A Tale of Two Messerschmitts
By: Richard Corey
|I. A Case of Recycled Aircraft.|
There are those who contend that all Me-109 G-10s were built new at the factory. Where this might be true for Me-109 K series that followed the G-10, or of Luftwaffe aircraft in general, it does not explain why both 610824 and 610937 have two manufacturer’s data plates attached to the fuselage. Many wartime photos seem to show this and sources indicate that this is a sure sign of older, existing aircraft being rebuilt to G-10 standards.
By October 1944 when the G-10 first appeared, the Reich was being systematically pounded into rubble by the Allies “round the clock” bomber offensive. Everything was in short supply. Raw materials were dwindling, fuel supplies were running out, transportation of any kind had broken down and factories were forced to disperse into the countryside with all the usual bottlenecks in production associated with such a move. Yet in 1944, Germany produced more fighters than in any other year of the war. Given the conditions at the time I feel that this feat could only be accomplished by recovering repairable airframes and re-manufacturing them into new fighters with the latest equipment upgrades. Indeed, the goal of the Me-109 G-10 program was not a further development of the G series, but an attempt to convert older, repairable aircraft such as the G-6 and G-14 to a standard of performance roughly equal to the K-4 that was still under development.
My best example of this practice is the Erla Machinenwerk GmbH of Leipzig who had been building the Me-109 under license since 1937. Ingenieur Fritz Bartsch, a long serving staff member was tasked to organize a Reparturbetrieb (a large scale repair depot) in Belgium. The site selected was the old Minerva automobile works at Mortsel, a suburb south of Antwerp, located near the Deurne-Antwerp Airfield and conveniently close to a railway siding. Civilian workers and contractors willing to work for the Germans were found, the necessary tools and machinery brought in and from 1941 until the Allies were literally knocking on the front door with the Germans quickly exiting out the rear, Frontrepartutbetrieb GL Erla VII was an ongoing concern.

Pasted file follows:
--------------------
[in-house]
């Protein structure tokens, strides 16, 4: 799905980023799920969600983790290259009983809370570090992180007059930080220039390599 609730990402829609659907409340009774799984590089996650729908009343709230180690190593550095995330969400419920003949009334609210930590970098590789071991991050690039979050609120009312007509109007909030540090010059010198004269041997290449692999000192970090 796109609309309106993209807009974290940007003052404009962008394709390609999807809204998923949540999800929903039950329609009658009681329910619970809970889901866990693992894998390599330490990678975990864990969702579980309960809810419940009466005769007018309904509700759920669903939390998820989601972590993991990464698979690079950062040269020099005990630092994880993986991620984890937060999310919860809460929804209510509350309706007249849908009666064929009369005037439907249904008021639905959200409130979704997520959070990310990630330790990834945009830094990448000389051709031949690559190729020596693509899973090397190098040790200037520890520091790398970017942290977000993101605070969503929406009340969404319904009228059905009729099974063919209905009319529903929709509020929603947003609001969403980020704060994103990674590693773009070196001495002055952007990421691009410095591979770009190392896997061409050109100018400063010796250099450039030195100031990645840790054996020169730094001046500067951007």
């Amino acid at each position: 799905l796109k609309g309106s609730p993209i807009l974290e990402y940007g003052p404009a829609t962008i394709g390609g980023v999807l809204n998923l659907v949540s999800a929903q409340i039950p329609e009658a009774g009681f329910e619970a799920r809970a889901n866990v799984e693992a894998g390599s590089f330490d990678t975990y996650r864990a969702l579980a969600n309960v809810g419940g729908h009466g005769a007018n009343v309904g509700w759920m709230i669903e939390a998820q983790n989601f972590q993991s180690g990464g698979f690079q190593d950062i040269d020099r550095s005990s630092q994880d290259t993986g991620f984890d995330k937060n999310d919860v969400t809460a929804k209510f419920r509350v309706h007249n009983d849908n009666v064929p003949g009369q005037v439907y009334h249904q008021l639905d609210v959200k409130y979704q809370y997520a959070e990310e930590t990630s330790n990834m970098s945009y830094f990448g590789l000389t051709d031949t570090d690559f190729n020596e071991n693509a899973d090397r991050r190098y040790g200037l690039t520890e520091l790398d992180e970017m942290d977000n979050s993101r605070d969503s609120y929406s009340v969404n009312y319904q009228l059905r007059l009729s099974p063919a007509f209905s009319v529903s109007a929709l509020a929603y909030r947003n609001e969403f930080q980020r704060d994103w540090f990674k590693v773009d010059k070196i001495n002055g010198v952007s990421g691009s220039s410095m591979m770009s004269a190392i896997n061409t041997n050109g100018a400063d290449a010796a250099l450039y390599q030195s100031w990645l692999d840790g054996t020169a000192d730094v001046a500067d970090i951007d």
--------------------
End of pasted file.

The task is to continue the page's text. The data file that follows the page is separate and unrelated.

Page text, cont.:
Trainloads of damaged Me-109s arrived at this depot and were quickly stripped down and overhauled. The latest modifications were incorporated during repairs along with the latest Umrust-Baustaze (factory conversion sets) and then the refurbished aircraft were repainted, test flown and delivered to front line units.
All of this activity didn’t escape the notice of the Allies and Erla VII did become a victim of a rather abortive bombing attempt by U.S. forces on April 5, 1943. Little damage was done and Erla VII was used for series repair of the Me-109 until September 1944, when they were forced to retreat in the face of advancing Canadian forces. From there, they set up shop in Munster until the end of the war.
Although most of this story happened before the Me-109 G-10 entered service, I feel safe in saying that the German aircraft industry continued this practice until the war’s end.
|II. G-6, G-14 or G-10?|
Along with the identities of 610824 and 610937, there seems to be a bit of confusion over what model of Me-109 G they actually are. I have seen 610824 listed as a G-6 and 610937 listed as a G-14. I’m not sure if this is a case of mistaken identity or publications stating what the aircraft were originally before being re-manufactured into G-10s.
610824 was rebuilt from a G-6 fuselage. Although the original manufacturer’s data plates were removed prior to its being restored, a fuselage sub-assembly plate was found inside the aircraft showing that it was a G-6 fuselage. This information was passed along in the restoration process, but unfortunately the information on the plate was never recorded.
The original data plates for 610937 were intact however and show that this machine was rebuilt from a G-14, werke number 127914.
Photographic evidence shows all the trademarks of the G-10 series. The refined cowl bulge, larger supercharger intake, the larger Fo-987 oil cooler, larger tires and corresponding wing bulges. The DB-605D engine and characteristic chin bulges certainly disqualify the G-6. Not even a G-6/AS would exhibit all of these features.